Question on electric

Hi folks
Simple question. How can you tell if you can change a plane to electric from gas ?
Martin Poles

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Mainly it's a matter of wing loading. You can't effectively strap on enough batteries to overcome a heavy airframe, like you can bolt on a bigger engine.
Try the forums at www.ezonemag.com for specific conversion info.
PCPhill

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martyp wrote:

Almost certainly if you send enough it can be done, but gas planes are bult heavier, cos its easier to do it that way, and they need to withstand a lot of vibration.
That, plus the extra weight of the batteries, may make an already not spectacular model into a tip stalling underpowered nightmare.
Unless there is good reason, if its alreadt built, don't bother. If its an ARF, it can be done. If its a kit or plan, and you are prepared to work on lightness, its good.
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If you have a previous gas model with afair amount of wing area versus weight of the airframe, covering and paint, it may be practical to convert to electric power. For example, a 40" or bigger wingspan J3 Cub that was built reasonably light can ROG and fly on a geared 2.3:1 Speed 400 6volt motor and nine 600AE or 500AR batteries using a 9X5 prop. If it was built heavy, it will fly faster /less scale-like. A previously glow powered WWII type scale low wing fighter of 55" span would require much a more powerful i.e. expensive motor and battery pack to fly and might have to fly a little too fast for comfort to avoid tip stalls, etc. due to total weight of batteries, etc. People who convert gas model fighters to electric power usually start from a new kit and build in as much lightness as possible. There are many smallish WWII fighter kits designed for electric power. They usually are hand launched or catapult launched and have no landing gear to reduce weight and belly in on landings. Large high performance electric powered fighters are appropriate for people with advanced electric experience and big wallets. There are a lot of semi scale molded foam electric Park-flyers like the GWS P51 Mustang and Zero fighter. These have undercambered wings for slow flying in small spaces . If you are interested in electric, register on E-Zone, read various columns and ask questions.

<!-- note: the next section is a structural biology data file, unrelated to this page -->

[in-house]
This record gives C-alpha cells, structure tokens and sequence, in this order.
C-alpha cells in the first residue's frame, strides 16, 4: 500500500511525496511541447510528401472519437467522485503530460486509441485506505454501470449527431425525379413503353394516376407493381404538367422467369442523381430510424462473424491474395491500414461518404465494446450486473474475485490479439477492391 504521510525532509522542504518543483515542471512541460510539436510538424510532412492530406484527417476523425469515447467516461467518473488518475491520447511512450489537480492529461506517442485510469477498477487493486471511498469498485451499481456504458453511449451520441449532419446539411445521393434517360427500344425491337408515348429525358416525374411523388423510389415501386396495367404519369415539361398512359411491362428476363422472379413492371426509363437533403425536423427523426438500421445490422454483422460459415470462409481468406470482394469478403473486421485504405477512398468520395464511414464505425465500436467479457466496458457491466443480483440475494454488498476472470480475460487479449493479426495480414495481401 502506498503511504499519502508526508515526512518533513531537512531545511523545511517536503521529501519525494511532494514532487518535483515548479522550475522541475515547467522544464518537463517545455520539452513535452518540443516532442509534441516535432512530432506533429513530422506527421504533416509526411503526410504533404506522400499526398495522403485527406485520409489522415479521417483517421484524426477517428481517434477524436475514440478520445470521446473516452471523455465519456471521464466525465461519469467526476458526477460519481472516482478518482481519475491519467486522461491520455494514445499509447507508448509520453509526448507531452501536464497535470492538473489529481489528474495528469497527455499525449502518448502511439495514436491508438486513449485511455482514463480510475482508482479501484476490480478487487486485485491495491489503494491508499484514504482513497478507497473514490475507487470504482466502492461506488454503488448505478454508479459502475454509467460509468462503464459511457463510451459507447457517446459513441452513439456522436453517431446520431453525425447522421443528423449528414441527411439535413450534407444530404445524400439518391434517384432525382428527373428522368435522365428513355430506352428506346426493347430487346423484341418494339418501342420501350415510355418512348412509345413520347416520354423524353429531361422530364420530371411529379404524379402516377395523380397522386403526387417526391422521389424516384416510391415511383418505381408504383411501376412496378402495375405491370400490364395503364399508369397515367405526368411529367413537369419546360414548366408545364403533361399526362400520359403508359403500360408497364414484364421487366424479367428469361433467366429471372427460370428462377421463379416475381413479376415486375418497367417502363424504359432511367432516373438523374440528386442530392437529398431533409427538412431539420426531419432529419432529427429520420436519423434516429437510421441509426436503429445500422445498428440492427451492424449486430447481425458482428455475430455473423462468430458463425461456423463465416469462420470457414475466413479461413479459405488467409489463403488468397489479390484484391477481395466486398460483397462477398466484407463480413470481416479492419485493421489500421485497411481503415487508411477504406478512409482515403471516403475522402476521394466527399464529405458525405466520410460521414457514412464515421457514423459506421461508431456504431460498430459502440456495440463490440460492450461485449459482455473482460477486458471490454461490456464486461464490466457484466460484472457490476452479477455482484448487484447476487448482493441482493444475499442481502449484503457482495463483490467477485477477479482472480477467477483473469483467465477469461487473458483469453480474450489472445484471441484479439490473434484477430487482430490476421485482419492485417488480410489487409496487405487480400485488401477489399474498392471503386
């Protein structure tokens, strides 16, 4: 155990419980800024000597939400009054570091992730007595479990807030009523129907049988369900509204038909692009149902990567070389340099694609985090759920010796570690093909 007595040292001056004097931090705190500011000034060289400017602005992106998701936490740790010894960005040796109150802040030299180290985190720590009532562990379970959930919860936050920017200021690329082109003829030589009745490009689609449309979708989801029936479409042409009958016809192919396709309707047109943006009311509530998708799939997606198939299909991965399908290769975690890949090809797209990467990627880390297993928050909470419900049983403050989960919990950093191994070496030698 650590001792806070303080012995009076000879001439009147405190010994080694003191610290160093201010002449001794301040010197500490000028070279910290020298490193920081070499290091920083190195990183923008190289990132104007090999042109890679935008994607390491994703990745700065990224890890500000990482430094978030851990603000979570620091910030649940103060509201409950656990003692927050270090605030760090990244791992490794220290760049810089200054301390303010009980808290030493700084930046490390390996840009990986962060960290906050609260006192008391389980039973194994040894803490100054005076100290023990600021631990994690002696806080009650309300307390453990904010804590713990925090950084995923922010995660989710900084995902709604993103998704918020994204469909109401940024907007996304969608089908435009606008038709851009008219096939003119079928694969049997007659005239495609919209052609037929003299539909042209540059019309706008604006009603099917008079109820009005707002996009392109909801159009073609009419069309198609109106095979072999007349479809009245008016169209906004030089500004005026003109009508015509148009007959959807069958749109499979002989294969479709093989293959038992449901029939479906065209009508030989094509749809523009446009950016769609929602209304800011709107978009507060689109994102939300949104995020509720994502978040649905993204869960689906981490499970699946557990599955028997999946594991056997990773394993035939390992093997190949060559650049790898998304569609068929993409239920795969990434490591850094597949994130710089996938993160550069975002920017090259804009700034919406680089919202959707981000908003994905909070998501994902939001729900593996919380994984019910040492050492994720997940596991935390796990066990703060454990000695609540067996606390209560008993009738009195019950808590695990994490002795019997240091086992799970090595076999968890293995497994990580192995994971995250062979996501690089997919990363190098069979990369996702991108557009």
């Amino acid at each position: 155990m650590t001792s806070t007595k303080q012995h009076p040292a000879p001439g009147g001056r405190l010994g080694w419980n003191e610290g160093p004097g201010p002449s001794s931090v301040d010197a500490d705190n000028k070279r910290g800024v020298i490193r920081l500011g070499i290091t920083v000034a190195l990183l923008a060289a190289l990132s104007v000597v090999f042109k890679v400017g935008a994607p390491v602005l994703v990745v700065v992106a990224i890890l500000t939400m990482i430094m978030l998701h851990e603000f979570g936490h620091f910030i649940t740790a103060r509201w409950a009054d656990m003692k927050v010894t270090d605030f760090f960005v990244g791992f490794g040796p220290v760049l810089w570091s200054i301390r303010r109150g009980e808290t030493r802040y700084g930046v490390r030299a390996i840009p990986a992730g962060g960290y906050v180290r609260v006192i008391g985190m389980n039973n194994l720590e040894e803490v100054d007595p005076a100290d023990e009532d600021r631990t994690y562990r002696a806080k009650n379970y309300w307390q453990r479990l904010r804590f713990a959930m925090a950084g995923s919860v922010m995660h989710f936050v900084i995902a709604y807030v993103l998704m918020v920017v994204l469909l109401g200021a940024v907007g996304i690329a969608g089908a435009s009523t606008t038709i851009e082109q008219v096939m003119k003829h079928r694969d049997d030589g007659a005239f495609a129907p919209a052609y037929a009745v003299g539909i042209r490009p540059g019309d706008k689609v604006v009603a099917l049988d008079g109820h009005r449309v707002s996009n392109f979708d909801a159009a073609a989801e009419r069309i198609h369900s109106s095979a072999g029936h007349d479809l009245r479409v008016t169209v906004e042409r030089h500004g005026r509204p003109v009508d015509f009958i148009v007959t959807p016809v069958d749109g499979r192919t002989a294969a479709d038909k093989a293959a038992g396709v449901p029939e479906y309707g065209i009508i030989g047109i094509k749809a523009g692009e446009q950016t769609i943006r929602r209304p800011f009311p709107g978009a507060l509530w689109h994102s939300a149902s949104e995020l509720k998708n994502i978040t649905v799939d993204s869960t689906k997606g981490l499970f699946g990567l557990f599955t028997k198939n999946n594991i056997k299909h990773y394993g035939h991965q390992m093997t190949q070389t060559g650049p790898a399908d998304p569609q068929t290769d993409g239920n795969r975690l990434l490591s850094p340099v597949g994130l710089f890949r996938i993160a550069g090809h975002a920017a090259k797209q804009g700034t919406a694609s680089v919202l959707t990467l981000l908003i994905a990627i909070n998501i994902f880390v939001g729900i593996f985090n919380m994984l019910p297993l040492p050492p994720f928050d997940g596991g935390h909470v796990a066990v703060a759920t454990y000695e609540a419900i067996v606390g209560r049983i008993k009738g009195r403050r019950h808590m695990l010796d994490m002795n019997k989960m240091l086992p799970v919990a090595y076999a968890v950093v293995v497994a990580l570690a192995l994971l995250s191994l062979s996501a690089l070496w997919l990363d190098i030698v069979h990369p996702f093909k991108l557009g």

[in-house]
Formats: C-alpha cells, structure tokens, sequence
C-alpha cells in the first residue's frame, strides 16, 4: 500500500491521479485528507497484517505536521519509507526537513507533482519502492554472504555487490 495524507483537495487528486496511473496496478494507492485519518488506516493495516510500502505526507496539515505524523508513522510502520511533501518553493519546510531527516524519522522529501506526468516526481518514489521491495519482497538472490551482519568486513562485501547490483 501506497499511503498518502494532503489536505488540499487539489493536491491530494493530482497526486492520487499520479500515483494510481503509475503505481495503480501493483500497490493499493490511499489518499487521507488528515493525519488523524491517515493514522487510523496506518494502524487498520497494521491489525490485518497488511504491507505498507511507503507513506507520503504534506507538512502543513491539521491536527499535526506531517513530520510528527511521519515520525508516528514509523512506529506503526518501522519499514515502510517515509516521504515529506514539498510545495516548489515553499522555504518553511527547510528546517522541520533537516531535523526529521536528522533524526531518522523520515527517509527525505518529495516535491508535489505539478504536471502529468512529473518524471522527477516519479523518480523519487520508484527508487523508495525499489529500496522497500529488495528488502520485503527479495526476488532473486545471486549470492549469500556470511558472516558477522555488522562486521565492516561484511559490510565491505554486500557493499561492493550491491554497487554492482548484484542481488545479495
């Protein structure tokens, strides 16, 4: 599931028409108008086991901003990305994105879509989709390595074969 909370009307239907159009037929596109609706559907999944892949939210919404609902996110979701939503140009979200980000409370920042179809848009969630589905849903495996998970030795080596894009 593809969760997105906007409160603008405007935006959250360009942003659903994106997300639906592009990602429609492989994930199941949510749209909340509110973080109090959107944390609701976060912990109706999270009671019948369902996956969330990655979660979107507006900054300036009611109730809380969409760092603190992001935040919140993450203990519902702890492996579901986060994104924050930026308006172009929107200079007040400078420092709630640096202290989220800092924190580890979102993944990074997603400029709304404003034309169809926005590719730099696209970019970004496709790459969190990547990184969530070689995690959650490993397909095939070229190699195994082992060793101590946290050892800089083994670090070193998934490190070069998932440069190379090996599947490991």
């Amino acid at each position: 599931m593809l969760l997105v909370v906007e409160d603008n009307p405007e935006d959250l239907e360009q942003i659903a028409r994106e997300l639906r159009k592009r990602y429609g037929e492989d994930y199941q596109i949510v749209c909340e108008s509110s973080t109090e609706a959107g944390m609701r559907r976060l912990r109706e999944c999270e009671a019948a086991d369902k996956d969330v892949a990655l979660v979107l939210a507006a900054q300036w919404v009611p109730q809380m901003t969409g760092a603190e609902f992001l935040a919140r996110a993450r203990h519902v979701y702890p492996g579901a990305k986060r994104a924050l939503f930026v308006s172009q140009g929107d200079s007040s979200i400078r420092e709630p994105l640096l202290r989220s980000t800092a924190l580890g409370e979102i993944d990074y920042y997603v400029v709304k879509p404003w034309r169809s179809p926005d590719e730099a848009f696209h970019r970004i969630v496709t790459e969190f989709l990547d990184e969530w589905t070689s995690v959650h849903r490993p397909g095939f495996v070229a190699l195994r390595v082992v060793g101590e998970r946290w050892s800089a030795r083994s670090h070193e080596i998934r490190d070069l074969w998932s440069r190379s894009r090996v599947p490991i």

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The reason I was asking is that I would like a small scale model of a Cessna and think it would give me more places to fly if it was electric i.e. less noise. I have been looking but seems all the great looking ones use fuel.
Martin Poles
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martyp wrote:

Hmm. Then its time to grab teh modelling kniofe and build...or accept a less than good looking one.
Fortunately the Cessna is easy enough to convert to electric if you want to pick a gas kit.
It will carry a big battery load and won't need huge amounts of power to fly respectably.
Go to the ezone and ask again.

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When you say "small" I don't just how small you are looking for. If interested in 40" or so WS, 1/2 A size you may want to look at some of the models here. www.hobbyhangar.com
They don't have a Cessna but they do have an Aeronca Champ and a Piper Super Cruiser that build into very nice electrics. These are laser and CNC cut kits. Very nice.Hope this helps.
Ken Day
On Mon, 14 Jul 2003 00:42:22 GMT, "martyp"

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jbourke wrote:

Hear hear!!
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